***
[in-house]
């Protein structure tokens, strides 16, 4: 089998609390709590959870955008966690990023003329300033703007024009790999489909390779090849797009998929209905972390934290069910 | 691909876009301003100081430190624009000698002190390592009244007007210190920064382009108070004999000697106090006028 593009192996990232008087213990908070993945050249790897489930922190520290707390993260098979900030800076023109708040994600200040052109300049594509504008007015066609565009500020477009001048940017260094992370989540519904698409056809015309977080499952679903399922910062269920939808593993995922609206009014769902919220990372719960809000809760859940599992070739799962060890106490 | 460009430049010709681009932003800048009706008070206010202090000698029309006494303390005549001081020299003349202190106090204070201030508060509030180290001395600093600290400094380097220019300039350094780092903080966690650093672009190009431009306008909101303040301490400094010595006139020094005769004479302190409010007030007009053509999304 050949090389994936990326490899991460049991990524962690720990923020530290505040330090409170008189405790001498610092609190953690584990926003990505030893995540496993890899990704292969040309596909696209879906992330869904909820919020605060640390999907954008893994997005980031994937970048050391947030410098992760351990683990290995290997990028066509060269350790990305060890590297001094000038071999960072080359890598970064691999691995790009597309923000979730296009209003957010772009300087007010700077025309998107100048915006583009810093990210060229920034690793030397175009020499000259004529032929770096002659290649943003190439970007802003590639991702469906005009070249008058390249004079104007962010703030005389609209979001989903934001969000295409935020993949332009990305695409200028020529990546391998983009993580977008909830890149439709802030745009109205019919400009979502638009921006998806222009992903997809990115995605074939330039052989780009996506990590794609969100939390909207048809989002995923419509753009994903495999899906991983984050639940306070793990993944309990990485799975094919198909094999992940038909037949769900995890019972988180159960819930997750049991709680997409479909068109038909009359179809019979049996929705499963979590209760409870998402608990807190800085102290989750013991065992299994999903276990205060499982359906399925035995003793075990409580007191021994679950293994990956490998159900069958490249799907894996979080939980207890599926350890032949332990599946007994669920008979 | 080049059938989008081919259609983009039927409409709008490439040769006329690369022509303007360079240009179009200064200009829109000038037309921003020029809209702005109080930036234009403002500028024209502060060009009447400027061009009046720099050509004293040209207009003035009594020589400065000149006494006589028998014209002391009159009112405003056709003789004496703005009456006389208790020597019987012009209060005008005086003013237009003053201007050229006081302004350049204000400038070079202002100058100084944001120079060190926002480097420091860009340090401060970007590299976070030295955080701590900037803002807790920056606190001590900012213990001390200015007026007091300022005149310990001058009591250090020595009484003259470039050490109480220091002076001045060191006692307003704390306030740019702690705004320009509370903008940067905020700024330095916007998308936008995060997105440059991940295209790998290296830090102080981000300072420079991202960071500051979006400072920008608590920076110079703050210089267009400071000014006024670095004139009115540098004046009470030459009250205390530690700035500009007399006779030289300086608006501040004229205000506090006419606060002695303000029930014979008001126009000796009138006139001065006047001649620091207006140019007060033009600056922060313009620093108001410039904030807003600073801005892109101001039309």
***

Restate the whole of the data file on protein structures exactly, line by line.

[in-house]
């Protein structure tokens, strides 16, 4: 089998609390709590959870955008966690990023003329300033703007024009790999489909390779090849797009998929209905972390934290069910 | 691909876009301003100081430190624009000698002190390592009244007007210190920064382009108070004999000697106090006028 593009192996990232008087213990908070993945050249790897489930922190520290707390993260098979900030800076023109708040994600200040052109300049594509504008007015066609565009500020477009001048940017260094992370989540519904698409056809015309977080499952679903399922910062269920939808593993995922609206009014769902919220990372719960809000809760859940599992070739799962060890106490 | 460009430049010709681009932003800048009706008070206010202090000698029309006494303390005549001081020299003349202190106090204070201030508060509030180290001395600093600290400094380097220019300039350094780092903080966690650093672009190009431009306008909101303040301490400094010595006139020094005769004479302190409010007030007009053509999304 050949090389994936990326490899991460049991990524962690720990923020530290505040330090409170008189405790001498610092609190953690584990926003990505030893995540496993890899990704292969040309596909696209879906992330869904909820919020605060640390999907954008893994997005980031994937970048050391947030410098992760351990683990290995290997990028066509060269350790990305060890590297001094000038071999960072080359890598970064691999691995790009597309923000979730296009209003957010772009300087007010700077025309998107100048915006583009810093990210060229920034690793030397175009020499000259004529032929770096002659290649943003190439970007802003590639991702469906005009070249008058390249004079104007962010703030005389609209979001989903934001969000295409935020993949332009990305695409200028020529990546391998983009993580977008909830890149439709802030745009109205019919400009979502638009921006998806222009992903997809990115995605074939330039052989780009996506990590794609969100939390909207048809989002995923419509753009994903495999899906991983984050639940306070793990993944309990990485799975094919198909094999992940038909037949769900995890019972988180159960819930997750049991709680997409479909068109038909009359179809019979049996929705499963979590209760409870998402608990807190800085102290989750013991065992299994999903276990205060499982359906399925035995003793075990409580007191021994679950293994990956490998159900069958490249799907894996979080939980207890599926350890032949332990599946007994669920008979 | 080049059938989008081919259609983009039927409409709008490439040769006329690369022509303007360079240009179009200064200009829109000038037309921003020029809209702005109080930036234009403002500028024209502060060009009447400027061009009046720099050509004293040209207009003035009594020589400065000149006494006589028998014209002391009159009112405003056709003789004496703005009456006389208790020597019987012009209060005008005086003013237009003053201007050229006081302004350049204000400038070079202002100058100084944001120079060190926002480097420091860009340090401060970007590299976070030295955080701590900037803002807790920056606190001590900012213990001390200015007026007091300022005149310990001058009591250090020595009484003259470039050490109480220091002076001045060191006692307003704390306030740019702690705004320009509370903008940067905020700024330095916007998308936008995060997105440059991940295209790998290296830090102080981000300072420079991202960071500051979006400072920008608590920076110079703050210089267009400071000014006024670095004139009115540098004046009470030459009250205390530690700035500009007399006779030289300086608006501040004229205000506090006419606060002695303000029930014979008001126009000796009138006139001065006047001649620091207006140019007060033009600056922060313009620093108001410039904030807003600073801005892109101001039309």